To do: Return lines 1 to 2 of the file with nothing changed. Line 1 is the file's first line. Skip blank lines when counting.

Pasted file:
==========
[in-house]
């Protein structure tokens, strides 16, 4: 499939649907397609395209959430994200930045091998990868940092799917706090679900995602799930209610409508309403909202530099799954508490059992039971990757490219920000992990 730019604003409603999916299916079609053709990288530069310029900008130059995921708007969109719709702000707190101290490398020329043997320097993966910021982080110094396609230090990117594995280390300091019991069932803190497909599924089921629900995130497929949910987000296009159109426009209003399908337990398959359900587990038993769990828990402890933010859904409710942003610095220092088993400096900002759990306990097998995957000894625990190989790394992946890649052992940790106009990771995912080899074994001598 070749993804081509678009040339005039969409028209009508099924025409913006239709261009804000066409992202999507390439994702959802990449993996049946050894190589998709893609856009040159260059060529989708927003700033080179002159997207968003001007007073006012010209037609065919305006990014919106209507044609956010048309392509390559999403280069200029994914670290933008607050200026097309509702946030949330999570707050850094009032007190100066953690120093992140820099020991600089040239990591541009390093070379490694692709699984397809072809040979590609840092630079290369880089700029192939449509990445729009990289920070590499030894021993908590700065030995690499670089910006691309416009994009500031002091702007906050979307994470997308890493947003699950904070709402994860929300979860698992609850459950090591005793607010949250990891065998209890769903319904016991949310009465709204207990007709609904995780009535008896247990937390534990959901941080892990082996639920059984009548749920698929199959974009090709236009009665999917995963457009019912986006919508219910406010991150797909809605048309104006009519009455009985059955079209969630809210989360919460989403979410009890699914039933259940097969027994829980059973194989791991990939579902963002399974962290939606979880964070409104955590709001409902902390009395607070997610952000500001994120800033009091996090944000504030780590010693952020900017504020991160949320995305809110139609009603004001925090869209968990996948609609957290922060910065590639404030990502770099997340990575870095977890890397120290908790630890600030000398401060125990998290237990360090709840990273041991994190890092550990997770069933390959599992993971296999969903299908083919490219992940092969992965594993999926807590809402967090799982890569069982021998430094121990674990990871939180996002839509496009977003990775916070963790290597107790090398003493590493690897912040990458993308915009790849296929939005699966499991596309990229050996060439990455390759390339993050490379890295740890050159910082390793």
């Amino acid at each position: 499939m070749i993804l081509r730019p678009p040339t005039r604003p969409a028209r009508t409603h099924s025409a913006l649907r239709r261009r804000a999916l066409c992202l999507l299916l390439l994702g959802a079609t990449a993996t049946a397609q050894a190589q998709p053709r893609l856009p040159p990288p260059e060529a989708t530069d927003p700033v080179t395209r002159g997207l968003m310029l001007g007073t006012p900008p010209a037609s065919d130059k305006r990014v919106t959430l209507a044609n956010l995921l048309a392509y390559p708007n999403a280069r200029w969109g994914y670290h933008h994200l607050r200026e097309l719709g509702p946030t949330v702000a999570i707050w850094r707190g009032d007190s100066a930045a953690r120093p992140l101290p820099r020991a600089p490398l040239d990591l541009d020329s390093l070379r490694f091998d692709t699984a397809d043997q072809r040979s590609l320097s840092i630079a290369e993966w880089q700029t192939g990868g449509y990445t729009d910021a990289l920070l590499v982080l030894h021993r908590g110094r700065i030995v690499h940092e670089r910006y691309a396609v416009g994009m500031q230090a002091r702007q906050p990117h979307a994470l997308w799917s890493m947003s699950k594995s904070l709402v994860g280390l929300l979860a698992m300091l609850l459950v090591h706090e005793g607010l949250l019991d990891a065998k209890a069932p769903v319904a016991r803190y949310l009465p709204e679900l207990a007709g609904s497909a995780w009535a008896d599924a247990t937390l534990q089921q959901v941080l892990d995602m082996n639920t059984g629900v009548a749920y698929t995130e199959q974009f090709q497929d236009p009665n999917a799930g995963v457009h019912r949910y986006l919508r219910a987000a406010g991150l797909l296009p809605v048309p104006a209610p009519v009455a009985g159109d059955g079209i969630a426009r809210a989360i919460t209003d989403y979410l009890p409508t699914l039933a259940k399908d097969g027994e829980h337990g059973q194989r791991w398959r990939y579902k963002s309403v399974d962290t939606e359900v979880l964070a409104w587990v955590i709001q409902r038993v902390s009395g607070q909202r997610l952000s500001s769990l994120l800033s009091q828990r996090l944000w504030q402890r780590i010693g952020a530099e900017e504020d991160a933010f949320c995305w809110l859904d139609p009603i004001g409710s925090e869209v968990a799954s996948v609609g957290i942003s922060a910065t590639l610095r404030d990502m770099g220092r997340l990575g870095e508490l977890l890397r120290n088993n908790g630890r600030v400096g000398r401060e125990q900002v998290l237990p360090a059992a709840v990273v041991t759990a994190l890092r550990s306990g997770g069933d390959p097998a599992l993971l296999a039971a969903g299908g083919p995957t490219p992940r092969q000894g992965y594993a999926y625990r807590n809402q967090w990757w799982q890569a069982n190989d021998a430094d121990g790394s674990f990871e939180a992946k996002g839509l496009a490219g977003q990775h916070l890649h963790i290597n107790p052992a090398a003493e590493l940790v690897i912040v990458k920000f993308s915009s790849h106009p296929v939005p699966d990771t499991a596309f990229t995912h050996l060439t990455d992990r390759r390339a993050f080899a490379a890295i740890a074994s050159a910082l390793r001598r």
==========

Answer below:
[in-house]
């Protein structure tokens, strides 16, 4: 499939649907397609395209959430994200930045091998990868940092799917706090679900995602799930209610409508309403909202530099799954508490059992039971990757490219920000992990 730019604003409603999916299916079609053709990288530069310029900008130059995921708007969109719709702000707190101290490398020329043997320097993966910021982080110094396609230090990117594995280390300091019991069932803190497909599924089921629900995130497929949910987000296009159109426009209003399908337990398959359900587990038993769990828990402890933010859904409710942003610095220092088993400096900002759990306990097998995957000894625990190989790394992946890649052992940790106009990771995912080899074994001598 070749993804081509678009040339005039969409028209009508099924025409913006239709261009804000066409992202999507390439994702959802990449993996049946050894190589998709893609856009040159260059060529989708927003700033080179002159997207968003001007007073006012010209037609065919305006990014919106209507044609956010048309392509390559999403280069200029994914670290933008607050200026097309509702946030949330999570707050850094009032007190100066953690120093992140820099020991600089040239990591541009390093070379490694692709699984397809072809040979590609840092630079290369880089700029192939449509990445729009990289920070590499030894021993908590700065030995690499670089910006691309416009994009500031002091702007906050979307994470997308890493947003699950904070709402994860929300979860698992609850459950090591005793607010949250990891065998209890769903319904016991949310009465709204207990007709609904995780009535008896247990937390534990959901941080892990082996639920059984009548749920698929199959974009090709236009009665999917995963457009019912986006919508219910406010991150797909809605048309104006009519009455009985059955079209969630809210989360919460989403979410009890699914039933259940097969027994829980059973194989791991990939579902963002399974962290939606979880964070409104955590709001409902902390009395607070997610952000500001994120800033009091996090944000504030780590010693952020900017504020991160949320995305809110139609009603004001925090869209968990996948609609957290922060910065590639404030990502770099997340990575870095977890890397120290908790630890600030000398401060125990998290237990360090709840990273041991994190890092550990997770069933390959599992993971296999969903299908083919490219992940092969992965594993999926807590809402967090799982890569069982021998430094121990674990990871939180996002839509496009977003990775916070963790290597107790090398003493590493690897912040990458993308915009790849296929939005699966499991596309990229050996060439990455390759390339993050490379890295740890050159910082390793």